Another proverb says: "A prudent man foresees evil and hides himself, but the simple pass on and are punished" (Proverbs 22:3). Sometimes Christians assume that since Jesus tells us not to worry, this means there is no need for planning or prudence, or concern with dangers that may loom ahead. This is both wrong and foolish. Prudent people are always looking ahead. They watch for potential disasters, and when they detect them they take the necessary actions to avoid them, or in Biblical terms, "they hide themselves." A man whose is overweight, with his blood pressure starting to soar and his blood sugar out of control would be most unwise to ignore the evil that lies ahead. If he assumes that because he is a child of God, reads the Bible, and goes to church he is somehow immune to the dangers associated with high blood pressure and high blood sugar he is sadly mistaken. He needs to "hide himself," to begin taking the necessary steps to getting his health under control. Let him start exercising and changing his diet while he prays and claims the Bible's promises of healing and health.

Folly of Haste

hasteOne of the marks of the non-conservative, reckless types is haste. Again in Proverbs we read: "The plans of the diligent lead surely to plenty, but those of everyone who is hasty, surely to poverty" (Proverbs 21:5). Notice that haste is placed as an opposite to diligence. One of the greatest sources of human tragedies is haste. How many divorces could have been avoided if the couples had given themselves a little more time. Houses purchased too quickly, businesses started without enough planning, churches planted with little forethought, marriages entered into too lightly, lawsuits initiated on an angry impulse, contracts signed out of lust rather than careful thought – all sorts of woes and miseries have occurred because people never gave themselves time to think things through carefully and logically. The Bible says it simply but powerfully: diligence leads to plenty, haste to poverty.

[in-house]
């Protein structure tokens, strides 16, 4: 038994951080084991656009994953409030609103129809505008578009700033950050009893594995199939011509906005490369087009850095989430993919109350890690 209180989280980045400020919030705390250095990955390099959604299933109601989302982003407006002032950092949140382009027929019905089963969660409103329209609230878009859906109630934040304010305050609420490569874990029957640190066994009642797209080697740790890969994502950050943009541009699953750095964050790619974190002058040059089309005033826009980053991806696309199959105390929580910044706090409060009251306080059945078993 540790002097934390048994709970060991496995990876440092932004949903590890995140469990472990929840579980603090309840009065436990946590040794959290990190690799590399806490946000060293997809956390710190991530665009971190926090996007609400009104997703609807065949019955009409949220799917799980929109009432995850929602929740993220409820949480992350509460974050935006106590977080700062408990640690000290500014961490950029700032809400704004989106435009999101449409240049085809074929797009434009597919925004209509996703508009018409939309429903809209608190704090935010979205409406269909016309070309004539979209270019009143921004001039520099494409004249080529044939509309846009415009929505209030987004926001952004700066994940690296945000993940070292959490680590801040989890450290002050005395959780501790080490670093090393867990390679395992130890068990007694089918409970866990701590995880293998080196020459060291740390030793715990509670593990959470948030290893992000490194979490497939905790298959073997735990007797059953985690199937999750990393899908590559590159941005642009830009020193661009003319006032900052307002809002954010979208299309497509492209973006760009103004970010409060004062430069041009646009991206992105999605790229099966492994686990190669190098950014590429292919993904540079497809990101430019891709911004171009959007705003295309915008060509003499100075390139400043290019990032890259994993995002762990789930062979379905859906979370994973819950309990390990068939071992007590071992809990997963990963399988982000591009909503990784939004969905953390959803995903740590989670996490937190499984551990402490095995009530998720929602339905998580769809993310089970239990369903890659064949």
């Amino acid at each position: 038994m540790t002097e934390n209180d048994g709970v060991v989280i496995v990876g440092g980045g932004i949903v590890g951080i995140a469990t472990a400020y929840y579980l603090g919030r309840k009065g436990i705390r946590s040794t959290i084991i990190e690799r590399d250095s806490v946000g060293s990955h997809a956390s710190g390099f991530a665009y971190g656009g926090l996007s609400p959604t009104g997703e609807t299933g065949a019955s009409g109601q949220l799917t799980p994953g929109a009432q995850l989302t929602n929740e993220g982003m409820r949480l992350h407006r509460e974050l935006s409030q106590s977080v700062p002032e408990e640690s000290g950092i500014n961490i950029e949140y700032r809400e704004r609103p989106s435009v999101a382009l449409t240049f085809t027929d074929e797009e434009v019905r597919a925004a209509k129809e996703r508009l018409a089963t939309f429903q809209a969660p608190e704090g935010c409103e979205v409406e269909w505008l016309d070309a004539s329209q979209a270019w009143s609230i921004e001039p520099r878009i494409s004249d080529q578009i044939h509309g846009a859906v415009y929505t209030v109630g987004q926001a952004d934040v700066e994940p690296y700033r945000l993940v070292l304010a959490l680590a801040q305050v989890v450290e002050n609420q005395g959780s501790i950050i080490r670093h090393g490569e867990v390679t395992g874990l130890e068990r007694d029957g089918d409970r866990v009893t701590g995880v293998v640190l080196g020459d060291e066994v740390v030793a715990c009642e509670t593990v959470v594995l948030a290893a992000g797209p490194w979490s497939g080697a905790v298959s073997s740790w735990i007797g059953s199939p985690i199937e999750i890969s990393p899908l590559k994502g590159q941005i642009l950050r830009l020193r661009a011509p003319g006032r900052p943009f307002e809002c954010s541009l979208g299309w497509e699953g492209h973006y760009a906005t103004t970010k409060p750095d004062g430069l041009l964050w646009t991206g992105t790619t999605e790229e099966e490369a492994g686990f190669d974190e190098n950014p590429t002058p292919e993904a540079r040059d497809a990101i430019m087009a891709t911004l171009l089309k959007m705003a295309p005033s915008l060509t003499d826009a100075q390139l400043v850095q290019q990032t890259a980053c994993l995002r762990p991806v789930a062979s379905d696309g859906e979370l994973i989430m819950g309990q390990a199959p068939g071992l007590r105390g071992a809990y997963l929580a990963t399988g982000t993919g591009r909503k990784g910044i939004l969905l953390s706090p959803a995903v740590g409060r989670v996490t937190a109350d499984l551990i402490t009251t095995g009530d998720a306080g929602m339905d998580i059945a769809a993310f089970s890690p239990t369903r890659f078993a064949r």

God's guidance in our lives normally comes about in the process of time. This is, or should be, one of the main reasons we respond with, "I'll pray about it," when someone asks us for a decision. We are not saying, "I'll pray, and soon God will appear to me clothed in flashing lightning, and tell me exactly what to do." To say, "I'll pray about it," is to say, "Give me time to ask God's wisdom, and to keep asking and looking to Him, and as the days pass He will give me a settled peace about which direction He wants me to go. When that happens, I'll get back to you." In Proverbs 15 we read: "Without counsel, plans go awry, but in the multitude of counselors they are established" (Proverbs 15:22). Not only do we seek God's wisdom, but we ask wisdom from others as well. The reckless impulsive types don’t have the time or patience to stop and get counsel from anyone else. Their motto is: "I want what I want when I want it." A conservative approach that takes the time to get advice and listen to others, prays for wisdom, thinks long and hard about the decision, and does some research before acting, is far more likely to end up deciding rightly than a hasty, impulsive mentality which listens to no one and assumes that strong feelings must always be followed.

Jesus was Conservative

Jesus was conservative. If anyone had a right to throw caution to the winds, it was Jesus. He was the Son of God; He was the promised Messiah. And yet our Lord refused to live recklessly. When Satan tried to persuade Him to throw Himself off the pinnacle of the temple, Jesus replied, "It is written, 'You shall not put the Lord your God to the test." To engage in foolish and dangerous actions, assuming that God must protect you, is to put God to the test. This Jesus would not do.